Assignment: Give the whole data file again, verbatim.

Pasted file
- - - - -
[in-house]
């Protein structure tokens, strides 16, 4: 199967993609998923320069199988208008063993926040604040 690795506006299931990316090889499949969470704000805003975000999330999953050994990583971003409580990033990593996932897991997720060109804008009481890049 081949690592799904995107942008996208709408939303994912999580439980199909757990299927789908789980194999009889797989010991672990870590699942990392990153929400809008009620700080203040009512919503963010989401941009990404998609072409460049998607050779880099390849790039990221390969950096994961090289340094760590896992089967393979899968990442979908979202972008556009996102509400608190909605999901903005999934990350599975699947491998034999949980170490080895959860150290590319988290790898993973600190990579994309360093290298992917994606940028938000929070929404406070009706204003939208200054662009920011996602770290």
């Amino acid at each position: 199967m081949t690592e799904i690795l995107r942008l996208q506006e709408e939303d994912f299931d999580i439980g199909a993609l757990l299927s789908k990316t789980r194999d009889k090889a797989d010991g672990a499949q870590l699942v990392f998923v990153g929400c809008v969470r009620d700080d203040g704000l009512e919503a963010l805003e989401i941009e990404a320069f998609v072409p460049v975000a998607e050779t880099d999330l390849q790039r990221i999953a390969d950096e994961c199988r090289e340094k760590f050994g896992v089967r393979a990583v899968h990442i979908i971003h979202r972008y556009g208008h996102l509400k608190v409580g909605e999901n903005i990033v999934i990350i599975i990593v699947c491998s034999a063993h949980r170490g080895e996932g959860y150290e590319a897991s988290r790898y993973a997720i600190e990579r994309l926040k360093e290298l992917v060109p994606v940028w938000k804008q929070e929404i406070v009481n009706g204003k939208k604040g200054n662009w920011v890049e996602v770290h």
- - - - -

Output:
[in-house]
């Protein structure tokens, strides 16, 4: 199967993609998923320069199988208008063993926040604040 690795506006299931990316090889499949969470704000805003975000999330999953050994990583971003409580990033990593996932897991997720060109804008009481890049 081949690592799904995107942008996208709408939303994912999580439980199909757990299927789908789980194999009889797989010991672990870590699942990392990153929400809008009620700080203040009512919503963010989401941009990404998609072409460049998607050779880099390849790039990221390969950096994961090289340094760590896992089967393979899968990442979908979202972008556009996102509400608190909605999901903005999934990350599975699947491998034999949980170490080895959860150290590319988290790898993973600190990579994309360093290298992917994606940028938000929070929404406070009706204003939208200054662009920011996602770290």
């Amino acid at each position: 199967m081949t690592e799904i690795l995107r942008l996208q506006e709408e939303d994912f299931d999580i439980g199909a993609l757990l299927s789908k990316t789980r194999d009889k090889a797989d010991g672990a499949q870590l699942v990392f998923v990153g929400c809008v969470r009620d700080d203040g704000l009512e919503a963010l805003e989401i941009e990404a320069f998609v072409p460049v975000a998607e050779t880099d999330l390849q790039r990221i999953a390969d950096e994961c199988r090289e340094k760590f050994g896992v089967r393979a990583v899968h990442i979908i971003h979202r972008y556009g208008h996102l509400k608190v409580g909605e999901n903005i990033v999934i990350i599975i990593v699947c491998s034999a063993h949980r170490g080895e996932g959860y150290e590319a897991s988290r790898y993973a997720i600190e990579r994309l926040k360093e290298l992917v060109p994606v940028w938000k804008q929070e929404i406070v009481n009706g204003k939208k604040g200054n662009w920011v890049e996602v770290h």